First, prepare for the exam seriously but don’t make studying your life. It’s important to still keep a balance in the weeks and months leading up to the exam.
Allot time in your days for exercise, proper sleep, and whatever you do for fun! By keeping a balance, your mind won’t build up the test moment to anything bigger than it actually is.
Get a good night’s sleep. It's never a good idea to cram. Pulling an all-nighter can only make your nerves worse. A good night's sleep (8 hours) is more useful than cramming until dawn.
Focus on calm breathing and positive thoughts. This method can slow down your heart and racing mind, so it's a good idea to practice it at home. By concentrating on breathing and thinking, one can biometrically alter their anxious feelings.
4. Know Your SPI Study Style
We all have slightly different learning styles, and you probably know yours by now. Make sure you tailor your studying to what works for you!
If you understand concepts well with visuals, draw out rough sketches of probe components or sound waves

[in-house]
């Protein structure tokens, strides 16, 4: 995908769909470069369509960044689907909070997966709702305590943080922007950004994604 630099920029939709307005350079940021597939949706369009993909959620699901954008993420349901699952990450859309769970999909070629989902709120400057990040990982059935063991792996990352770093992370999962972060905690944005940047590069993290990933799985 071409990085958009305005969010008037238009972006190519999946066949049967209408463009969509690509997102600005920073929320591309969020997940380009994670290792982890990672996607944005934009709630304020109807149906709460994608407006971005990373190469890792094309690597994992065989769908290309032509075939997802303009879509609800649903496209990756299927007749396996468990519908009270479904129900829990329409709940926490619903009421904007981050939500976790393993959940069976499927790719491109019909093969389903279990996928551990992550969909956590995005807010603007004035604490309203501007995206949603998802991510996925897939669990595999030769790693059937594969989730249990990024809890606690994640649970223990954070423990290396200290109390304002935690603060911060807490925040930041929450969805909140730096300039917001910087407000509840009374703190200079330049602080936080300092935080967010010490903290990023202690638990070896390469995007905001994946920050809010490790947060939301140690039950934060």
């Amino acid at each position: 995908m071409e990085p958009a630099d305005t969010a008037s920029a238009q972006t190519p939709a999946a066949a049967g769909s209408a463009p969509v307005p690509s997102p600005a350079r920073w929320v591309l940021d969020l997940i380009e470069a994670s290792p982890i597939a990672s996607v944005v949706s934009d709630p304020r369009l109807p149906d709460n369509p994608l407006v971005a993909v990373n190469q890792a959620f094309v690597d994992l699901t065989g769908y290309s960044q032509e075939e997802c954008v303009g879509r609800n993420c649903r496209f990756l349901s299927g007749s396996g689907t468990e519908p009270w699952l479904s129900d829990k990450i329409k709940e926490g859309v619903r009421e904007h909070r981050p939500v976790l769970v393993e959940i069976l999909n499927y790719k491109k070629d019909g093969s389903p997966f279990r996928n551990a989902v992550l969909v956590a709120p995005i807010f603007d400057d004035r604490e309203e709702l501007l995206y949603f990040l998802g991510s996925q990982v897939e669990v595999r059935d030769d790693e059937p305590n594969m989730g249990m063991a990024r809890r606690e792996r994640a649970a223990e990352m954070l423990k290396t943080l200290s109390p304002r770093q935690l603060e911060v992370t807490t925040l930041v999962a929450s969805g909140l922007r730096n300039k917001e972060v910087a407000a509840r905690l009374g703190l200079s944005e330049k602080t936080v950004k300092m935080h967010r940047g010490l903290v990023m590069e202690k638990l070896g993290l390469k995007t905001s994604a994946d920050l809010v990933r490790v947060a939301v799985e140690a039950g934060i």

If you are an auditory learner, there are plenty of YouTube lectures online and podcasts that cover SPI.
If you learn best through discussion, be sure to create a study group to talk through concepts together.
As a general rule, using mnemonic devices help most students with harder to learn concepts. Don’t just reread, rewrite, and copy old notes. Utilize Prepry apps to zero in on the topics that you are struggling to learn, and make an effort to link related ideas. Think about what you are learning from a holistic approach and relate it to clinical experiences you had in school.
5. Use Prepry ARDMS SPI Exam Study Plans
Commit to the preparation that the test deserves. Go into studying with a plan, here is an example: